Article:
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Killing of top Al Qaeda militant Ilyas Kashmiri only a small US victory

Efforts to chip away at the most wanted list and chase militants from one Afghanistan-Pakistan border region to the next come with high costs and are not yet putting militant outfits out of business, say experts.

By Staff writer / June 5, 2011

A supporter of the Pakistani religious party Jamaat-e-Islami shouts during a rally against drone attacks Saturday, in Karachi, Pakistan. Ilyas Kashmiri, a top al-Qaida commander and possible replacement for Osama bin Laden who is accused of the 2008 Mumbai massacre, was killed in an American drone-fired missile strike close to the Afghan border.

Fareed Khan/AP

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Peshawar, Pakistan

The details surrounding the apparent death of top Al Qaeda militant Ilyas Kashmiri late Friday show a short-term win for the US approach toward Pakistan, but little long-term headway in the war.

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Mr. Kashmiri helped plot attacks ranging from the 2008 Mumbai massacre to an effort to strike US defense firm Lockheed-Martin, which makes drones. Pakistan’s Interior Minister Rehman Malik said he’s “98 percent sure” that Kashmiri is dead, cut down by a drone late Friday near Wana in the South Waziristan region bordering Afghanistan.

The death of Kashmiri would appear to be the latest fruit of US persistence, pushing onward despite Pakistani demonstrations against drones, bruised relations with the Pakistani military, and an American public skeptical of continued engagement here.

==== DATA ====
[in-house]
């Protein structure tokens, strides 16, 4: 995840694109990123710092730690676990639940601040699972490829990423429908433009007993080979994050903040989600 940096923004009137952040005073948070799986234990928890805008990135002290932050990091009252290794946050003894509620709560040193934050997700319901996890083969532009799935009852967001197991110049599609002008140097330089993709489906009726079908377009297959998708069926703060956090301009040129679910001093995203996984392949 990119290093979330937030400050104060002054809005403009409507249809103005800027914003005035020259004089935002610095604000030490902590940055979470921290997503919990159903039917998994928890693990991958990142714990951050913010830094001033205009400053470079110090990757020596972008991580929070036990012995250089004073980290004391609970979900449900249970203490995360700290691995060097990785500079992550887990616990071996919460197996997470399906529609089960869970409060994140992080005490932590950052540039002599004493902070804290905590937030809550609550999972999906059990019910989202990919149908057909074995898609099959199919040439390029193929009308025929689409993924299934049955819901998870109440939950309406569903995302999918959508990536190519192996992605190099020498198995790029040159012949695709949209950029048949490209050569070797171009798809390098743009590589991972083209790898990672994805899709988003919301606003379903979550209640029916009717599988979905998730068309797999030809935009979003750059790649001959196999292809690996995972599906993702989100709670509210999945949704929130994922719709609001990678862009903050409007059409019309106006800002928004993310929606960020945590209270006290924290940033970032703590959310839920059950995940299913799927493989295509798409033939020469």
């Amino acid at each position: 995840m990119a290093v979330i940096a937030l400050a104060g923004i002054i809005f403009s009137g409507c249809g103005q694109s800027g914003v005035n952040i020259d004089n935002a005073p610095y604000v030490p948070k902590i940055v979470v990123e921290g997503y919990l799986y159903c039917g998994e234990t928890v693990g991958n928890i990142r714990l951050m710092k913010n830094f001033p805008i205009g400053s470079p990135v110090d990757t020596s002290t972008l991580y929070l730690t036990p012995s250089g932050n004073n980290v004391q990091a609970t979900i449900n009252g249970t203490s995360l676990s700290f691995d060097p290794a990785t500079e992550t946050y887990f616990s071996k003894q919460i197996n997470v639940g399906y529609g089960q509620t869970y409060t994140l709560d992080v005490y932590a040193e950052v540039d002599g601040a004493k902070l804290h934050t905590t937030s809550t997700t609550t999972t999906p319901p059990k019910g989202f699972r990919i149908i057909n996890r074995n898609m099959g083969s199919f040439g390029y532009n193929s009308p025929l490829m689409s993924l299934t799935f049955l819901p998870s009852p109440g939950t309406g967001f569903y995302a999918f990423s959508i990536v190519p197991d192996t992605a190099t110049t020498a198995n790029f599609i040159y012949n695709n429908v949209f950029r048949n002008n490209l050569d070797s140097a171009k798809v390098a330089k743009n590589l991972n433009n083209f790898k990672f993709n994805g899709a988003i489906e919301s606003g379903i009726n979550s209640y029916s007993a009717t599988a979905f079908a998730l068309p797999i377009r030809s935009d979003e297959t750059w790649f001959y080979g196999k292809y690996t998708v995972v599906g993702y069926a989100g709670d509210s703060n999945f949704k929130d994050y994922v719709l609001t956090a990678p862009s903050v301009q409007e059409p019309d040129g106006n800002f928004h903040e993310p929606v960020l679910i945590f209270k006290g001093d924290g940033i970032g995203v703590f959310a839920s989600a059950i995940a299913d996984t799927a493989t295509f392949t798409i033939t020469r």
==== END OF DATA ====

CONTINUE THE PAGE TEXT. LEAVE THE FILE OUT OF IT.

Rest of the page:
But these efforts to chip away at the most wanted list and chase militants from one region to the next come with high costs and are not yet putting militant outfits out of business, say experts.

Militancy has decentralized and “now they have come to the point where even if the leader is dead, the network still persists,” says Safiullah Gul, a senior journalist from Waziristan.

Locals living near the drone strike report Mr. Kashmiri arrived on Thursday, says Mr. Gul. The residents said Kashmiri arrived from neighboring North Waziristan, a region infested with international terrorists.

With US pressure on Pakistan to launch a military offensive on North Waziristan, says Gul, “the militants have started moving” out of that area. “The locals were talking that he might have come for some negotiations” with a local warlord, either for shelter or safe passage onward to Afghanistan.

End game in Pakistan

The Afghan War’s endgame is playing out in Pakistan. The US strategy has been to target militant leaders with drones and press the Pakistani military to remove borderland sanctuaries. The military has tried to resist both, whipping up anti-US sentiment in an effort to preserve some militants to influence affairs in Afghanistan. Both are trying to enter a larger Afghan peace process with the best possible facts on the battlefield.

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